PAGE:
Re: (OPE-L) dreams and nightmares

From: Michael Eldred (artefact@T-ONLINE.DE)
Date: Tue May 20 2003 - 11:36:08 EDT

Cologne 20-May-2003

"Fred B. Moseley" schrieb Mon, 19 May 2003 22:04:50 -0400:

> I wrote in an earlier post:
> > >>  I think our main responsibility - those of us in the US - with
> > >>  regard to Cuba at the present time is to STOP THE US ECONOMIC
> > >>  AGGRESSION AGAINST CUBA, and of course to fight against a military
> > >>  invasion if that materializes.  I am convinced that if the blockade
> > >>  were lifted, and especially if US tourists were allowed to travel
> > >>  freely to Cuba, the Cuban economy would improve dramatically.  This
> > >>  would demonstrate even more clearly what is possible for the rest of
> > >>  humanity.  And I also think that the greater economic prosperity
> > >>  would also make possible a movement toward more free and democratic
> > >>  political structures at the national level.
> > >>
> > >>  Our main task right now is not to criticize Cuba for its lack of
> > >  > democracy at the national level (there will be time for this
> > >  > important topic later), but rather to defend Cuba, and the gains its
> > >>  people have made, against US aggression.
> > >>
> > >>  I intend to work hard on this task, and I urge others to do so as
> > >>  well.
> To which Riccardo replied:
> >
> > Frankly I am not able to undertsand. I don't see what impedes that:
> >
> > (i) harsh criticism is levelled against US aggression;
> >
> > (ii) solidarity is expressed to Cuba against aggression, and the
> > positive results (health policy, education) are recognized and
> > supported;
> >
> > (iii) friendly but strong criticism is raised against the dramatic
> > errors of Cuban government.
> >
> > I, for one, would support this kind of statement, which would be more
> > effective than the other, and not reduced to gain support only within
> > the few as the one I read on this list (which I also think was and is
> > wrong).
> >
> > the phrases by Fred in bold are incredible to me: democracy,
> > 'important topic', but we will deal with it later, we will have time.
> > in USSR, in China, in North Korea etc (all faced by imperialist
> > aggression) thhey waited, and wait, for long. and we know why: after
> > the XXth century, and criticism from the left, we cannot say we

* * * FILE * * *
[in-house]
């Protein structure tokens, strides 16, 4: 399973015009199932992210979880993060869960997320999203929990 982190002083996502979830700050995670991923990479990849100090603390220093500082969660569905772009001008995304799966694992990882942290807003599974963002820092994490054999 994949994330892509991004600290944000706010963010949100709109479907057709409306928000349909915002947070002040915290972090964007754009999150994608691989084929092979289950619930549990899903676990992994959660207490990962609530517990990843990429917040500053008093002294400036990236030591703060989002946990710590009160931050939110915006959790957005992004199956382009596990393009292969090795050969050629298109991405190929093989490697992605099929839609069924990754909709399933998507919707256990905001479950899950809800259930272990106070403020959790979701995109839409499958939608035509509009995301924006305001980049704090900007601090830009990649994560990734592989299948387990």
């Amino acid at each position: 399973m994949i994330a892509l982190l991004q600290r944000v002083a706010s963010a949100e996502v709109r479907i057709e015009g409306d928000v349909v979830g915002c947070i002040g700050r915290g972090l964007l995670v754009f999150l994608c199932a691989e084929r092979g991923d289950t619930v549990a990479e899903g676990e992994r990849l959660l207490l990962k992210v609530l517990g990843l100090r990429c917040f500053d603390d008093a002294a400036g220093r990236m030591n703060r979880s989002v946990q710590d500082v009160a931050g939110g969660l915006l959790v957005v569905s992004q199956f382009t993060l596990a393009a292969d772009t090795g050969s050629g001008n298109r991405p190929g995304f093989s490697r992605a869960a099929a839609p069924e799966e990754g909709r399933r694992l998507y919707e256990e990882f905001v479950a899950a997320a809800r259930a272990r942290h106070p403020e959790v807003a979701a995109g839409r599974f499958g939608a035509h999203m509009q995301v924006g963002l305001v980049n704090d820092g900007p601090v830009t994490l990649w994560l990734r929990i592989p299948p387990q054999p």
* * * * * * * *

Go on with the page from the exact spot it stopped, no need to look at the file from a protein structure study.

> > didn't knew what was happening, and that there was and is a way to be
> > against capitalism and  do not support death penalty and a socialism
> > which crashes democracy *for all*.  this issue must be dealt now.
> > this is the true help we can give to Cuba. let them understand this
> > important point, which is (and was) vital to any revolutionary
> > experience.
> Riccardo, do you want the Cubans to make their political system more
> democratic at the national level NOW, under the current circumstances,
> when everybody knows that a more open democratic system would be exploited
> to the hilt by the US government and by Miami Cubans (a few hundred
> millions of dollars goes a long way in Cuba)?


To my ear this sounds like: the Cuban populace is venal at present, but at some
time in the future it will no longer be venal. At that future time, the Cuban
state could then decide to grant (part of) its populace democratic rights.
Exile Cubans, however, will continue to be excluded from any say in the
country. Democracy still, in 2003, has to be deferred by those wielding state
power who presumably know better and presumably know what is good for the

The socialist is realist enough to be cynical (about money, about political
power, about the democratic-capitalist state). Isn't there an amalgam of
idealism and cynical realism at work in socialist consciousness, a conception
of a bad world here-and-NOW and another world beyond, a deferred good world? A
good world that keeps on having to be deferred because of the existing bad

Is there a free press in Cuba at present?
Can Cuban citizens at present freely leave and re-enter the country?

> Or do you want to voice
> criticism now in order to improve the chances of democratic changes later?
> If the latter, then there is not much difference between us, and I might
> mostly agree with you.
> But if the former, then I disagree, for the reason stated.  It is an
> illusion and a recipe for disaster.
> It is my sense that what most Cubans want NOW is: (1) the US off their
> backs, and (2) a higher standard of living - usually with the belief that
> (2) will follow from (1).  Greater democracy at the national level is
> something they also want, but that is not their main concern right now.

How is that to be gauged if there are no free elections?

Capitalist democracy has (at least) two essential characteristic features:
i) The self-interest of citizens is allowed room for play (within certain --
especially legal-formal -- limits) and
ii) The democratic institutions are built inter alia on a principle of distrust
of the state by the populace. All governing instances must be open to scrutiny
and public exposure and they are set up in such a way that, within the state,
one instance can scrutinize and even rein in another instance.

The division of powers itself is derived from the affirmative recognition of
individual self-interest and from the insight that self-interest and political
power make a corrosive, corruptive mixture that must be held in check by social

Note that I am not saying that these institutions work perfectly, but they work
(NOW), and there is constant struggle over making them work, a struggle enabled
and guaranteed by democratic institutions and abstract-universal civil rights

_-_-_-_-_-_-_-  artefact text and translation _-_-_-_-_-_-_-_-_-_
_-_-_-_-_-_-_-_-_-_-_-_- made by art  _-_-_-_-_-_-_-_-_-_-_-_-_-_ _-_
_-_-_-_-_-_-_-_-_-_-_-_-_-_-_-_-_-_-_-_-_ Dr Michael Eldred -_-_-

This archive was generated by hypermail 2.1.5 : Wed May 21 2003 - 00:00:00 EDT